You’ve probably heard or seen “Hotel Rwanda” and wonder what more can be said about this country’s terrible 1994 genocide and a country’s road to recovery. Rob and Lisa Fruchtman’s documentary, “Sweet Dreams,” turns to women who bring change through drumming and the sweet taste of ice cream. “Sweet Dreams” opens Friday at the Laemmle Music Hall and then on Saturday, 30 November 2013, at the Laemmle Playhouse 7 in Pasadena.
Rwanda is a country that has suffered greatly from European colonialism. Playing one tribe against another was a good divide-and-conquer strategy for ruling a country, but not one that could bring lasting piece. English subtitles give a simple historical outline of the problem as an introduction.
After all the suffering, where neighbors killed neighbors and no family was left unscarred, women turned to the tradition. First they turned it around. Led by Kiki Katese, women of both tribes formed an all-female drumming troupe, Ingoma Nshya. Women had been forbidden to drum, but when someone asked why, they were told simply because the drums were too heavy for women to carry. Women who lived through the genocide learn how to cooperate and live together through drumming practice.
The Fruchtmans show us the group practicing and you detect no weakness. Still, there is pain as evidenced by individual stories and the scarred faces of some of the people we see.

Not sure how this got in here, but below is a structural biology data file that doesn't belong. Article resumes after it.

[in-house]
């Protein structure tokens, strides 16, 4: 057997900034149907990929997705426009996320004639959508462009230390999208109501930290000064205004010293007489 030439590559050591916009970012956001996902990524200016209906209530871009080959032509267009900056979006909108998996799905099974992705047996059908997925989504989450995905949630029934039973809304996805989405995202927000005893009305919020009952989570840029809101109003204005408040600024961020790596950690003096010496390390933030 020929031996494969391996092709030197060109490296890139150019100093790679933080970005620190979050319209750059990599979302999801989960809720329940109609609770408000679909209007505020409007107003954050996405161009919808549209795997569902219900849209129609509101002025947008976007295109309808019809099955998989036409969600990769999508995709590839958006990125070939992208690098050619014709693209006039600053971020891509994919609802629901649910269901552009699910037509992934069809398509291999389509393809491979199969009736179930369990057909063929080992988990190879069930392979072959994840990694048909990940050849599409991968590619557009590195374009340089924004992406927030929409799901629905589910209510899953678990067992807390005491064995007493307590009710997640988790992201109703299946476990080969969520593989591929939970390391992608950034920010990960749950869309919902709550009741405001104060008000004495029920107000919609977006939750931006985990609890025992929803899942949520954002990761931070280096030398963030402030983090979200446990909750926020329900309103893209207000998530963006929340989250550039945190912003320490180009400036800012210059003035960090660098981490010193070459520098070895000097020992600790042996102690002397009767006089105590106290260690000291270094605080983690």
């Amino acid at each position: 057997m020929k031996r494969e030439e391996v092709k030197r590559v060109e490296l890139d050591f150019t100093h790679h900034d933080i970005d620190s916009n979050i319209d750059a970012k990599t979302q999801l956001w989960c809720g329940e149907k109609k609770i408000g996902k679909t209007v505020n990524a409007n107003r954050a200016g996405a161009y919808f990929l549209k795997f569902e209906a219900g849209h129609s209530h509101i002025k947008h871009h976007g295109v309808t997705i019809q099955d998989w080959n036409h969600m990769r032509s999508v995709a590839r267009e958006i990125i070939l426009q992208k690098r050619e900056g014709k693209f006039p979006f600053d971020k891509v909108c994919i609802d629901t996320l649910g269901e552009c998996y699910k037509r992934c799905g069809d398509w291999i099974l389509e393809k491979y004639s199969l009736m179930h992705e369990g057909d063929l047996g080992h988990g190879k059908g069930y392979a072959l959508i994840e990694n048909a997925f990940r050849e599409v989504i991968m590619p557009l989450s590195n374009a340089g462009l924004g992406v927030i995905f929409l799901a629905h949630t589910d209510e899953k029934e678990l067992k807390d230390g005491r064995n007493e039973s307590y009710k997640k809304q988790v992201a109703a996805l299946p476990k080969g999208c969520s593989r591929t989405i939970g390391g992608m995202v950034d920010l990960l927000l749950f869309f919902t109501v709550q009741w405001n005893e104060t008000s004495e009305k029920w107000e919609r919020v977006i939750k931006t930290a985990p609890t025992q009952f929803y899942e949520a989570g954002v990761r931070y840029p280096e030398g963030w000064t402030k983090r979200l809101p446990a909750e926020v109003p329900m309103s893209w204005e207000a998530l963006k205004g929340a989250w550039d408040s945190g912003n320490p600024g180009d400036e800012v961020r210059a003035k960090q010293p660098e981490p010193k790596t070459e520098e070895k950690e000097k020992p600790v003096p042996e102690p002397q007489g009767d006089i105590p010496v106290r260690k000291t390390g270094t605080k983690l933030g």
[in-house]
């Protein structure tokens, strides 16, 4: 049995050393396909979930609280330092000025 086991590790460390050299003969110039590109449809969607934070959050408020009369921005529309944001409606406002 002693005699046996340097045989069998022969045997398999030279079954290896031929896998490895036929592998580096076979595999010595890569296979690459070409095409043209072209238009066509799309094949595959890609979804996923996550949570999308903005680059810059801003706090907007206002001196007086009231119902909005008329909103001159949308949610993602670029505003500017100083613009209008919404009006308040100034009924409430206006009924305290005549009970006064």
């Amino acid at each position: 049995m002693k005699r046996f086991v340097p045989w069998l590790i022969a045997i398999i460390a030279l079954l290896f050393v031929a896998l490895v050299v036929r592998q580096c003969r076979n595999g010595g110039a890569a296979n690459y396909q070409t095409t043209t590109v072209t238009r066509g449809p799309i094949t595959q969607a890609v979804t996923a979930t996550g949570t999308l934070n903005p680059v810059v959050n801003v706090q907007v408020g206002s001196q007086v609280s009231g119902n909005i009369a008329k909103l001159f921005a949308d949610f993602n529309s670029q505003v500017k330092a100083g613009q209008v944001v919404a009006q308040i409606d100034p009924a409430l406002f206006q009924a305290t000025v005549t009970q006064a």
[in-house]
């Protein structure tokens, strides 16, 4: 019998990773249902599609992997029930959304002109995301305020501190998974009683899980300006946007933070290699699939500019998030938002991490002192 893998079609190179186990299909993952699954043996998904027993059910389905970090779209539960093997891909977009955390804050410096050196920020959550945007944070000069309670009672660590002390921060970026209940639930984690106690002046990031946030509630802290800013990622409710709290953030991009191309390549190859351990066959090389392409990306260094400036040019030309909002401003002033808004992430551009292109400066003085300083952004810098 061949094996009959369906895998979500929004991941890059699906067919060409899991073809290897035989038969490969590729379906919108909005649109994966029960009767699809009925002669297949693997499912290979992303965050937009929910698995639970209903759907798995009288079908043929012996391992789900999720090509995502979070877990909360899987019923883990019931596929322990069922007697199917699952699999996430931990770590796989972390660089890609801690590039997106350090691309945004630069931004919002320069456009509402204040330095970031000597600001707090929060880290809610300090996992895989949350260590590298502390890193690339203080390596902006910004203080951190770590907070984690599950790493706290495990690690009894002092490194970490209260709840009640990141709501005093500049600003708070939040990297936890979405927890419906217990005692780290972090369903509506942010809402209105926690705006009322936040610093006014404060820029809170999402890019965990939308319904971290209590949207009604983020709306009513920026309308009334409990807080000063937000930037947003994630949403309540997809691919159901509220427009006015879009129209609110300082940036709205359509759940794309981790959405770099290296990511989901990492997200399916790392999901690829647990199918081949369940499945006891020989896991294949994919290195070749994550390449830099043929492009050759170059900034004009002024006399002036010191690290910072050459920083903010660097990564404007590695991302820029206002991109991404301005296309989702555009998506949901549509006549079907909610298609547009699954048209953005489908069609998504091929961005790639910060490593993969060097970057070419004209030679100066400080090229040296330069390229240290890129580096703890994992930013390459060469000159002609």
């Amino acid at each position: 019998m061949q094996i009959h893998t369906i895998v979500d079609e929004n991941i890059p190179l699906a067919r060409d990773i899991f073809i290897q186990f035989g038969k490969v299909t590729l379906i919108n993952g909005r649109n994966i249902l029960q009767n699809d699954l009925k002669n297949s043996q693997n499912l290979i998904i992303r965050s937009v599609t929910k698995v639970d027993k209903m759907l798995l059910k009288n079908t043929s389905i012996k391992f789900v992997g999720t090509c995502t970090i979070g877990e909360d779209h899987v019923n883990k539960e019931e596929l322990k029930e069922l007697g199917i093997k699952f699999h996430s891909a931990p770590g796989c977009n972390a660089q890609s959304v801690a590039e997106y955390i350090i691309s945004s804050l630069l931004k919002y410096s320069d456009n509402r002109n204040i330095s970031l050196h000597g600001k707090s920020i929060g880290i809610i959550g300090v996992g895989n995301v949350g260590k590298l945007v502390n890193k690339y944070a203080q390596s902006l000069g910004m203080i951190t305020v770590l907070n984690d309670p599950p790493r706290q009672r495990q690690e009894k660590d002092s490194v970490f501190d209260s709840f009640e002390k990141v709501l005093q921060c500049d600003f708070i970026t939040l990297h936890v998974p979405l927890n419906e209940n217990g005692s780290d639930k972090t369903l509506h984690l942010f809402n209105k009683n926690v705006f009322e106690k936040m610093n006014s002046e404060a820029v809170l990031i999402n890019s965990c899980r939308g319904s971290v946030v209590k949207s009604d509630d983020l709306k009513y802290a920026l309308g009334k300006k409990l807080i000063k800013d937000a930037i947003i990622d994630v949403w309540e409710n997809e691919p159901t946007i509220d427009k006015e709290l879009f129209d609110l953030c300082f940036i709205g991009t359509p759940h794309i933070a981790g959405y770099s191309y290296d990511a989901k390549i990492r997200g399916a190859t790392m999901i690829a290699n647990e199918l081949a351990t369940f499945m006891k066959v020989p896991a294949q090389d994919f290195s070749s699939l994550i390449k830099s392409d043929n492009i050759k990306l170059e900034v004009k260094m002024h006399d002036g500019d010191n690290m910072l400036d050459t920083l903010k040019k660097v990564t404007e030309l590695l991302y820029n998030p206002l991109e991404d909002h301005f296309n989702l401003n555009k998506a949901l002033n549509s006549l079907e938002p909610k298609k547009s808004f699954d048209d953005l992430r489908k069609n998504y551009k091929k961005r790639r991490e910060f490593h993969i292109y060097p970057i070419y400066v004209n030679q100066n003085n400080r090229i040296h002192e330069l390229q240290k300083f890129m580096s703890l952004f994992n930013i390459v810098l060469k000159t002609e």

Ingoma Nshya tours Rwanda and internationally, ending up in New York. There Katese meets organic ice cream entrepreneurs Jennie Dundas and Alexis Miesen who own Blue Marble Ice Cream. Katese wants to open an ice cream shop in Rwanda with her fellow drummers. The shop will be named Inzozi Nziza, meaning Sweet Dreams.
Dundas and Miesen commit to this venture, even though they themselves only opened their business in 2007.
For Americans, ice cream is a part of summer and many birthday celebrations, but in this part of Rwanda, it’s largely unknown. If people have heard of it, they haven’t tasted it. There are a lot of obstacles to overcome–machines need to be procured and set up, the staff needs to learn how to work the machines and for some the concept of work ethic in a job outside of the household, home and family is problematic.
What I liked about this documentary is that it gives a positive look at what women are doing to change their lives and their culture with concrete results. The genocide is mentioned and dead bodies are shown, but the real focus is on women and even the healing qualities of music. “Sweet Dreams” is about one woman who changed the rhythm of life and found female friends to support and work together on stage and off.
Too often, movies and documentaries about war look at what happened to men and how the men were unable to protect the women. Too often we see war through a man’s point of view, but that’s only half the story. For change, for peace, men and women must work together. In this inspiring documentary, we see that women can change the world and women reaching across culture can help each other. This is a beautiful tale of forgiveness and cooperation, hope and inspiration. This is about dreaming big and making them come true.
“Sweet Dreams” is in Kinyarwanda with English subtitles. Sweet Dreams” opens Friday at the Laemmle Music Hall and then on Saturday, 30 November 2013, at the Laemmle Playhouse 7 in Pasadena.